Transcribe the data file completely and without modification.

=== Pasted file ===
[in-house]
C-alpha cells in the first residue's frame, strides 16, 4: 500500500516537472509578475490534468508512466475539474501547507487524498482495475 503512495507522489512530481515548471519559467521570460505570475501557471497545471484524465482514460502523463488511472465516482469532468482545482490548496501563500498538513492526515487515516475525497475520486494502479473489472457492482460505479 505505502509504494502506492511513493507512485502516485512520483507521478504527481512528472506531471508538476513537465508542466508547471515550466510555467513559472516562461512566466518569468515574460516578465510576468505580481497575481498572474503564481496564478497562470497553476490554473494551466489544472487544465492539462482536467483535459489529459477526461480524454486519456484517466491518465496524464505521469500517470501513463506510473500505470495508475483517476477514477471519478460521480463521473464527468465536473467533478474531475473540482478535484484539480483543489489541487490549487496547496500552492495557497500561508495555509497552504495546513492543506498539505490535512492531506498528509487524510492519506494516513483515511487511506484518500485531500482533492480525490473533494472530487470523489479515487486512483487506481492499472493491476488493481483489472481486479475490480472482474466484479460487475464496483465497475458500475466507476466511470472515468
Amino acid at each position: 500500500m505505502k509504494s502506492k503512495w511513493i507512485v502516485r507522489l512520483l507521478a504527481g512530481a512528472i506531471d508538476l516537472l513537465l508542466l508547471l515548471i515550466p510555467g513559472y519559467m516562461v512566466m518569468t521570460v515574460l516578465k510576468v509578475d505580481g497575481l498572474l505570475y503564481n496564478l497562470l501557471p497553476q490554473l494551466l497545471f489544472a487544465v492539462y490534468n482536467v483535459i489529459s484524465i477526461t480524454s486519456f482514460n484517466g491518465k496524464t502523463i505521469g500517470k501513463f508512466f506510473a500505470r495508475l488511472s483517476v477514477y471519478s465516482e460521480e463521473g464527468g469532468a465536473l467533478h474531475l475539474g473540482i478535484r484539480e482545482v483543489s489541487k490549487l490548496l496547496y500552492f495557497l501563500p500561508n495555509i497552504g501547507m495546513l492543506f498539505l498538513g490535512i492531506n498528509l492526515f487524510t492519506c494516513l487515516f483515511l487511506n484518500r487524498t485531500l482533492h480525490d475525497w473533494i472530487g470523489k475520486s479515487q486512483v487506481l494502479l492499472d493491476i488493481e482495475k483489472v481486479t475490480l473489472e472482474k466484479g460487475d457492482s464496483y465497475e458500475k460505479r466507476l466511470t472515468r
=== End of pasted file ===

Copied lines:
[in-house]
C-alpha cells in the first residue's frame, strides 16, 4: 500500500516537472509578475490534468508512466475539474501547507487524498482495475 503512495507522489512530481515548471519559467521570460505570475501557471497545471484524465482514460502523463488511472465516482469532468482545482490548496501563500498538513492526515487515516475525497475520486494502479473489472457492482460505479 505505502509504494502506492511513493507512485502516485512520483507521478504527481512528472506531471508538476513537465508542466508547471515550466510555467513559472516562461512566466518569468515574460516578465510576468505580481497575481498572474503564481496564478497562470497553476490554473494551466489544472487544465492539462482536467483535459489529459477526461480524454486519456484517466491518465496524464505521469500517470501513463506510473500505470495508475483517476477514477471519478460521480463521473464527468465536473467533478474531475473540482478535484484539480483543489489541487490549487496547496500552492495557497500561508495555509497552504495546513492543506498539505490535512492531506498528509487524510492519506494516513483515511487511506484518500485531500482533492480525490473533494472530487470523489479515487486512483487506481492499472493491476488493481483489472481486479475490480472482474466484479460487475464496483465497475458500475466507476466511470472515468
Amino acid at each position: 500500500m505505502k509504494s502506492k503512495w511513493i507512485v502516485r507522489l512520483l507521478a504527481g512530481a512528472i506531471d508538476l516537472l513537465l508542466l508547471l515548471i515550466p510555467g513559472y519559467m516562461v512566466m518569468t521570460v515574460l516578465k510576468v509578475d505580481g497575481l498572474l505570475y503564481n496564478l497562470l501557471p497553476q490554473l494551466l497545471f489544472a487544465v492539462y490534468n482536467v483535459i489529459s484524465i477526461t480524454s486519456f482514460n484517466g491518465k496524464t502523463i505521469g500517470k501513463f508512466f506510473a500505470r495508475l488511472s483517476v477514477y471519478s465516482e460521480e463521473g464527468g469532468a465536473l467533478h474531475l475539474g473540482i478535484r484539480e482545482v483543489s489541487k490549487l490548496l496547496y500552492f495557497l501563500p500561508n495555509i497552504g501547507m495546513l492543506f498539505l498538513g490535512i492531506n498528509l492526515f487524510t492519506c494516513l487515516f483515511l487511506n484518500r487524498t485531500l482533492h480525490d475525497w473533494i472530487g470523489k475520486s479515487q486512483v487506481l494502479l492499472d493491476i488493481e482495475k483489472v481486479t475490480l473489472e472482474k466484479g460487475d457492482s464496483y465497475e458500475k460505479r466507476l466511470t472515468r